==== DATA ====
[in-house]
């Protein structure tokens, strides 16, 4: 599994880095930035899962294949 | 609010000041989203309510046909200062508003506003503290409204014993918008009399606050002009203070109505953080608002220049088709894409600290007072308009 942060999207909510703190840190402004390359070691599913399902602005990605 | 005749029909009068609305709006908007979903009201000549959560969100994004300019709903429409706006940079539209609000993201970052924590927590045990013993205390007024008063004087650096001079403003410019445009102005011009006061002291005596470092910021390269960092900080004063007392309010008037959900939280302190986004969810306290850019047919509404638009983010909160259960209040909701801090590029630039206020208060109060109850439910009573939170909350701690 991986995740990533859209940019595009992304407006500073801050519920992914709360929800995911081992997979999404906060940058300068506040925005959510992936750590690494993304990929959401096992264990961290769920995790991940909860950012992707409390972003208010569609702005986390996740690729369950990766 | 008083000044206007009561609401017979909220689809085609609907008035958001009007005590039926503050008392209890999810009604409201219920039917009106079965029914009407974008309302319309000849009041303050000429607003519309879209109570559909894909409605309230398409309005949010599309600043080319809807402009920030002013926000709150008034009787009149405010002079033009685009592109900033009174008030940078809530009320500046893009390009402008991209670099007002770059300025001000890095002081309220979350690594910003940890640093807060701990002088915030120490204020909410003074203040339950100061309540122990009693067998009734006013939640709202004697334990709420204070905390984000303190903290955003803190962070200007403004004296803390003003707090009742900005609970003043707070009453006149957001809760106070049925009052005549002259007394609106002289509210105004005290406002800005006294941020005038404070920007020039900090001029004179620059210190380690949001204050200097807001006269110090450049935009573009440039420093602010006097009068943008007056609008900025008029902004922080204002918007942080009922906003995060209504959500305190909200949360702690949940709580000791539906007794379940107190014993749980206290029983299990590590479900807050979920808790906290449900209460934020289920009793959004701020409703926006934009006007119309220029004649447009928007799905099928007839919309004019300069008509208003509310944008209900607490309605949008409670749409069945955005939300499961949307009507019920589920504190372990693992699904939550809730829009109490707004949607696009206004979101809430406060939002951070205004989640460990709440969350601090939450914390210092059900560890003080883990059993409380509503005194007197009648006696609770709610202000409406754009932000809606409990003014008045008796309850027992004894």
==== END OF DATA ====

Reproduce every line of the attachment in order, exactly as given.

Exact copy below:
[in-house]
């Protein structure tokens, strides 16, 4: 599994880095930035899962294949 | 609010000041989203309510046909200062508003506003503290409204014993918008009399606050002009203070109505953080608002220049088709894409600290007072308009 942060999207909510703190840190402004390359070691599913399902602005990605 | 005749029909009068609305709006908007979903009201000549959560969100994004300019709903429409706006940079539209609000993201970052924590927590045990013993205390007024008063004087650096001079403003410019445009102005011009006061002291005596470092910021390269960092900080004063007392309010008037959900939280302190986004969810306290850019047919509404638009983010909160259960209040909701801090590029630039206020208060109060109850439910009573939170909350701690 991986995740990533859209940019595009992304407006500073801050519920992914709360929800995911081992997979999404906060940058300068506040925005959510992936750590690494993304990929959401096992264990961290769920995790991940909860950012992707409390972003208010569609702005986390996740690729369950990766 | 008083000044206007009561609401017979909220689809085609609907008035958001009007005590039926503050008392209890999810009604409201219920039917009106079965029914009407974008309302319309000849009041303050000429607003519309879209109570559909894909409605309230398409309005949010599309600043080319809807402009920030002013926000709150008034009787009149405010002079033009685009592109900033009174008030940078809530009320500046893009390009402008991209670099007002770059300025001000890095002081309220979350690594910003940890640093807060701990002088915030120490204020909410003074203040339950100061309540122990009693067998009734006013939640709202004697334990709420204070905390984000303190903290955003803190962070200007403004004296803390003003707090009742900005609970003043707070009453006149957001809760106070049925009052005549002259007394609106002289509210105004005290406002800005006294941020005038404070920007020039900090001029004179620059210190380690949001204050200097807001006269110090450049935009573009440039420093602010006097009068943008007056609008900025008029902004922080204002918007942080009922906003995060209504959500305190909200949360702690949940709580000791539906007794379940107190014993749980206290029983299990590590479900807050979920808790906290449900209460934020289920009793959004701020409703926006934009006007119309220029004649447009928007799905099928007839919309004019300069008509208003509310944008209900607490309605949008409670749409069945955005939300499961949307009507019920589920504190372990693992699904939550809730829009109490707004949607696009206004979101809430406060939002951070205004989640460990709440969350601090939450914390210092059900560890003080883990059993409380509503005194007197009648006696609770709610202000409406754009932000809606409990003014008045008796309850027992004894």